It’s impossible to know how many pregnancies end in miscarriage because it can happen before someone even knows they’re pregnant. The March of Dimes has been tracking this issue for generations and estimates it could be as high as 50%. That means that someone you know has probably experienced pregnancy loss.
But until this year, there was no official support group in Juneau for people who had experienced the loss of a pregnancy or an infant. Doctors who had treated patients for miscarriages or stillbirth would reach out to Sara Gress at Bartlett Regional Hospital, looking for help.
“They would often come to us to see if we had any ideas about where to go,” Gress said. “And for many, many years, we came up empty-handed with that.”
Listen to this story:
Gress teaches birth preparation classes at the hospital and facilitates groups for new parents. And even though she’s really experienced in creating space for people to talk about all aspects of having a baby, she knew the topic of loss and grief was out of her expertise.
So, she teamed up with Teri Forst, a licensed professional counselor and a grief recovery specialist, to help facilitate the group, which supports people who have had recent losses or even losses in years past.
“There’s no timeline on grief,” Forst said. “Grief is a process that does not have a definition of time, and we will accept and support anybody.”
And the group doesn’t distinguish between early term pregnancy loss known as miscarriage or later term loss known as stillbirth. There are also people in the group who have lost infants after birth or even people who have been unable to get pregnant who really wanted to have a baby.
“If that feels to you like it’s a loss —because it is — that’s somebody who’s welcome to attend [the] group as well,” said Gress.
Forst says that we are lacking in rituals for this kind of death.
“When we lose somebody, you know, a parent or a sibling, there’s memorials, there’s funerals, there’s feast and potlucks and obituaries,” she said. “And with pregnancy loss, there’s rarely those things.”
She says she wants to change the taboo around pregnancy loss. And that starts with being willing to talk about it.
“I am trying to think back in 12 years of doing this job [if] I have ever heard anyone say, ‘I don’t want anyone to bring up my loss’,” Forst said. “It’s more of a ‘I just want them to be talked about and remembered and I want my experience to be validated’.”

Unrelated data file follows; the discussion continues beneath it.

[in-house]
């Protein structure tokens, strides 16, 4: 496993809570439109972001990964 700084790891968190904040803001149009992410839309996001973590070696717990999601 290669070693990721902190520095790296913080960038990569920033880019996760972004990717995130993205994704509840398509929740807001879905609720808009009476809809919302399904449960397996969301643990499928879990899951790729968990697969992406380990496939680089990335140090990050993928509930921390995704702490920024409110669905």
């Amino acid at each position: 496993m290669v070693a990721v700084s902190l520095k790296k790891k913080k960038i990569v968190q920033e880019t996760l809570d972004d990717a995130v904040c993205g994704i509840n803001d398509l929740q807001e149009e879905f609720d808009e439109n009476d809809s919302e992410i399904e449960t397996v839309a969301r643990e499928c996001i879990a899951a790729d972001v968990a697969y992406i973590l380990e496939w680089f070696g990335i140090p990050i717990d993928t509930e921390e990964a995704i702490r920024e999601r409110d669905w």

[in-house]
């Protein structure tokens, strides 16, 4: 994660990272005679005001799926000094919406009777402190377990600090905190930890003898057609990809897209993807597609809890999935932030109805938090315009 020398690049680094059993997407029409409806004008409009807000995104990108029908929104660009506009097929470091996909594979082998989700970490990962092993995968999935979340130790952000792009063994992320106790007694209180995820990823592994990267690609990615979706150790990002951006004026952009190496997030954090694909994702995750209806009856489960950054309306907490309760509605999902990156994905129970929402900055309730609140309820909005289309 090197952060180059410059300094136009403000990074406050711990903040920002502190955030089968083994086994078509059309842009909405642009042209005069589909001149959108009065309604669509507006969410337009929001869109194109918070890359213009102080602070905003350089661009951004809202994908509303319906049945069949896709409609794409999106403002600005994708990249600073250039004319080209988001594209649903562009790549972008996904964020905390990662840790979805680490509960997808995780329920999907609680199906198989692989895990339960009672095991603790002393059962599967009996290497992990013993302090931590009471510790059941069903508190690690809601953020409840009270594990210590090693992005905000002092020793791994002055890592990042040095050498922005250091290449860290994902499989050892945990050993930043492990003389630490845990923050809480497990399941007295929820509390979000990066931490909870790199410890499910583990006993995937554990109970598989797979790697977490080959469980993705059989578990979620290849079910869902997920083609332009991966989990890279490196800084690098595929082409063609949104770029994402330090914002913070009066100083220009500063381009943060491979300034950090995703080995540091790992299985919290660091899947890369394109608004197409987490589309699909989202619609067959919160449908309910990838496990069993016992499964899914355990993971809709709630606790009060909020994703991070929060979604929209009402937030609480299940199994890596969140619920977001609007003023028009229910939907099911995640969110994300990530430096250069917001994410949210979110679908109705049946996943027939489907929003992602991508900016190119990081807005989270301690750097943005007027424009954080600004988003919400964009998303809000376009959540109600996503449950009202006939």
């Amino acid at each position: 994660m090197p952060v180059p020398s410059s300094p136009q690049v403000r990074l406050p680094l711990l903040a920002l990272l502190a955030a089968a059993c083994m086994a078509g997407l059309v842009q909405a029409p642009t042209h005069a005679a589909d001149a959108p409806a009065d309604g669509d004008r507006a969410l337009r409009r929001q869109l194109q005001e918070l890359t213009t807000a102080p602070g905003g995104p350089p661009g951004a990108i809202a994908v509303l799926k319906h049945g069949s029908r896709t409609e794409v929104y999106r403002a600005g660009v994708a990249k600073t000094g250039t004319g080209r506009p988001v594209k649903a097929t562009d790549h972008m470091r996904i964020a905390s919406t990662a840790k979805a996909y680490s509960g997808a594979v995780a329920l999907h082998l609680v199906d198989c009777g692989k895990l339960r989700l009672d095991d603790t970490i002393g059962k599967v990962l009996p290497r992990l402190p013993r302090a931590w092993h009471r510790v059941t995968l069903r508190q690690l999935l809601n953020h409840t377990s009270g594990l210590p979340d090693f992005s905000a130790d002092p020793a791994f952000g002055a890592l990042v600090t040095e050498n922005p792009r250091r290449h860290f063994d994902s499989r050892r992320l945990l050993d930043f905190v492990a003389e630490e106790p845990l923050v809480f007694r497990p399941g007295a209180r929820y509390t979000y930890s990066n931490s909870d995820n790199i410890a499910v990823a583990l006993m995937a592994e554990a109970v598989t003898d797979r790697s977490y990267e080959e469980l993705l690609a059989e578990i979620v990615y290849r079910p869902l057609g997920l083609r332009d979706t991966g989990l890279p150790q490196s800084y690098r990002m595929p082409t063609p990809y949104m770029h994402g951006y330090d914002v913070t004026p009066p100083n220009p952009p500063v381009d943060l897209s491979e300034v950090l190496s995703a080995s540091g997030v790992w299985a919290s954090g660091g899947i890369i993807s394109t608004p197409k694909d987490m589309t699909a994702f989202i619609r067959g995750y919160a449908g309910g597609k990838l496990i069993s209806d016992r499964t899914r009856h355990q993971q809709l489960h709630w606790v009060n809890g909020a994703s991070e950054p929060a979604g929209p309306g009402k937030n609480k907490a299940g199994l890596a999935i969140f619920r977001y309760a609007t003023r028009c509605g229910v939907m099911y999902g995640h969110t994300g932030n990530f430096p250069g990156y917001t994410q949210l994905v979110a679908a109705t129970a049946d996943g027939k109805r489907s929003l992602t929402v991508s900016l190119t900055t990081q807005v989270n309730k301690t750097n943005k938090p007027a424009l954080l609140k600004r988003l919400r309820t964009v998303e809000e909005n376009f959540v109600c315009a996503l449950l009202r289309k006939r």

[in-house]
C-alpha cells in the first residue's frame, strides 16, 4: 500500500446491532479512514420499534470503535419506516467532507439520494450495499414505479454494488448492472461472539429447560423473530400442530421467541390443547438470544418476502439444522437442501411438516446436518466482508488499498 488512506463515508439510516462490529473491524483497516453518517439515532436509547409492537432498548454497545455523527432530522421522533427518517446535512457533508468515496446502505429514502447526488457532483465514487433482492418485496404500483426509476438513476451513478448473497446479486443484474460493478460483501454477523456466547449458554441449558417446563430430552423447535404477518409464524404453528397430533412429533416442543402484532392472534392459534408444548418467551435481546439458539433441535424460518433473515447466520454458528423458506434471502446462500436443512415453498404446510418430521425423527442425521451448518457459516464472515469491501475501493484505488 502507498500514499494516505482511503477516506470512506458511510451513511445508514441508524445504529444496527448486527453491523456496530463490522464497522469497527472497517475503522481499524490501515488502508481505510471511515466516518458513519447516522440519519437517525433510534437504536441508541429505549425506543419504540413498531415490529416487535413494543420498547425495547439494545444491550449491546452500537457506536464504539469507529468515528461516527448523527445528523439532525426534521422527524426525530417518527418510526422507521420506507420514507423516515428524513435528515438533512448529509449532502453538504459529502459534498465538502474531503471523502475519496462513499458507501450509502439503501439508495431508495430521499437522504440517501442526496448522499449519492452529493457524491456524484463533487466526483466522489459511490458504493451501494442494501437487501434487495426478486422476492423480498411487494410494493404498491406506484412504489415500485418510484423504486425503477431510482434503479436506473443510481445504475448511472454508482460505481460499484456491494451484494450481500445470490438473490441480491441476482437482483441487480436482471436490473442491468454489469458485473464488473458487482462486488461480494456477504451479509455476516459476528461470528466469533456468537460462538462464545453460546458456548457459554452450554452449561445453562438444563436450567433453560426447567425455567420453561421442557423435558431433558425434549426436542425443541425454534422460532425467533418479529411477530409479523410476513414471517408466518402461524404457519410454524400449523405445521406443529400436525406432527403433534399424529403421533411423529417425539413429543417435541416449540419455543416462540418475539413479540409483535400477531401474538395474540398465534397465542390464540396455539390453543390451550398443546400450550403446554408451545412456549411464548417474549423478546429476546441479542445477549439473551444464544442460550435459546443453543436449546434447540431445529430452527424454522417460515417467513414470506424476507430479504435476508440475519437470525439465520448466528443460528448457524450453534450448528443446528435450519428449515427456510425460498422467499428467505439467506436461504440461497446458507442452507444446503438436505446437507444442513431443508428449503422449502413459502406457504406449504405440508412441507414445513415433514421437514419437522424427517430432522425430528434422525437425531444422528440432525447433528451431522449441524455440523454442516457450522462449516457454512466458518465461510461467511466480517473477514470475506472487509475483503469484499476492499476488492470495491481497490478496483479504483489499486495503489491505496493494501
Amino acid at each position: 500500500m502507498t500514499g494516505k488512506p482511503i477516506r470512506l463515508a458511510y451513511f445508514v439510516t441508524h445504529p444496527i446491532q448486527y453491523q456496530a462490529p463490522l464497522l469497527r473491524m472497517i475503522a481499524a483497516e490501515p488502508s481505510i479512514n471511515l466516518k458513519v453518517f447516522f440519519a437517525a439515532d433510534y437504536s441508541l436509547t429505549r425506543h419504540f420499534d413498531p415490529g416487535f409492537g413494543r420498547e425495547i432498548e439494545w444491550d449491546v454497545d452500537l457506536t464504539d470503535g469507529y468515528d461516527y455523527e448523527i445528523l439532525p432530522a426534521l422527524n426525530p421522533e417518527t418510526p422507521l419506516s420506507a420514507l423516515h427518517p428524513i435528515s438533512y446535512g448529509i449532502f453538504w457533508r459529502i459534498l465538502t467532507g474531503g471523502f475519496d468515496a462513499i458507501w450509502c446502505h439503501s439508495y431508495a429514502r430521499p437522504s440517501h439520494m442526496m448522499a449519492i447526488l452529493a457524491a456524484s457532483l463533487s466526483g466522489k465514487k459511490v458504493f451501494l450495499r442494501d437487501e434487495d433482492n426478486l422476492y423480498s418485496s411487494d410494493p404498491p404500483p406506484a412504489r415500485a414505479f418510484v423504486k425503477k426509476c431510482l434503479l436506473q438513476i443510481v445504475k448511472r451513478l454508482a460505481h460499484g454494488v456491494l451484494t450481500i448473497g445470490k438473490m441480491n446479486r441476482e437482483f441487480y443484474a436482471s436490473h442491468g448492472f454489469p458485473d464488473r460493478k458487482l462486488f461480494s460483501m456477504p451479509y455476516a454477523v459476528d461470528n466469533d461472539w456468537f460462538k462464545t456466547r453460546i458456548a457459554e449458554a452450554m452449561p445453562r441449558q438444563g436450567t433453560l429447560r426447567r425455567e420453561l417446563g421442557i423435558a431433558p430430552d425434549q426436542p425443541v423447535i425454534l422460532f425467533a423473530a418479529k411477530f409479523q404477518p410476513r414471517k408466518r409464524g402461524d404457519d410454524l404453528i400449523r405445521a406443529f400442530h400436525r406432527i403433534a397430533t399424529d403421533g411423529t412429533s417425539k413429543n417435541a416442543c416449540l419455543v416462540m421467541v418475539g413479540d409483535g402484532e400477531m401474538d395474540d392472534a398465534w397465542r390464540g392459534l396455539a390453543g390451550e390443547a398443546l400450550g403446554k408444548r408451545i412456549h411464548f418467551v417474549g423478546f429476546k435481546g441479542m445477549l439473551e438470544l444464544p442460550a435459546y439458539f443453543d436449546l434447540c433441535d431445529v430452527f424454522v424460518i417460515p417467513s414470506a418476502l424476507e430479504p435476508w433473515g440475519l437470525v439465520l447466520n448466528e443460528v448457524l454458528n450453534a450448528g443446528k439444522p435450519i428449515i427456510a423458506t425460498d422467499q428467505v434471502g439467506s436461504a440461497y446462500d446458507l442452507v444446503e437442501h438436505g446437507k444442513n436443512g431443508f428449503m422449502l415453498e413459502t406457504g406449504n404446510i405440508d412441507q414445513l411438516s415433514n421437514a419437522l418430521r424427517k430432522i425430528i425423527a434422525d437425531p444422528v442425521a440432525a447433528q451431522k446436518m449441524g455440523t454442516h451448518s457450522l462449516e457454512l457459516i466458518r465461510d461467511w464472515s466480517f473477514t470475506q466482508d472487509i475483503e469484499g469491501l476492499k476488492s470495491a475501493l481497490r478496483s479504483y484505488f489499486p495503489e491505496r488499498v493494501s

That brings us to the holidays. It’s a time of joy and getting together with family that can be awkward — or triggering — for people who have experienced loss.
“Everybody typically wants to help and wants to have good intentions, but doesn’t know what to do and is afraid of saying the wrong thing,” Forst said. “So, it can be really helpful to just tell them what you need and want from them,” Forst said.
She has advice for people who are grieving.
“I always recommend to not have the holiday dinner be at your house so that you can leave early or you can choose not to go at all, if you [don’t] want to. Give yourself some options — some plan B — to be able to remove as much unnecessary stress as possible,” she said.
And for friends and family who are there to support people who are grieving, Forst says be open to listening. And it’s better to say nothing than to let your discomfort lead you to say something insensitive. She says there are some things you should avoid saying.
“We hear some of the most common ones are: ‘Well, at least you have other kids’ or ‘Now you know you can get pregnant, so I’m sure you will, again’ or ‘Luckily, it was just early in the pregnancy.’ Those types of statements that are really not helpful. They’re not validating that this person, that this family, experienced such an enormous loss,” Forst said.
Instead, she says, offer to bring over dinner or babysit the kids so the grieving parents can have some time together.
Heading into the holidays the group has been sharing ideas with each other for ways to honor their loss — things like lighting a candle or setting a place for the baby at Christmas dinner, taking a photo with a pair of baby shoes or writing a poem, which are all ways of acknowledging the loss in a real and tangible way.
The group meets on the last Wednesday of every month at 6 p.m. on Zoom. You don’t have to be in Juneau to participate, but one-time registration is required.
[Sign up for Alaska Public Media’s daily newsletter to get our top stories delivered to your inbox.]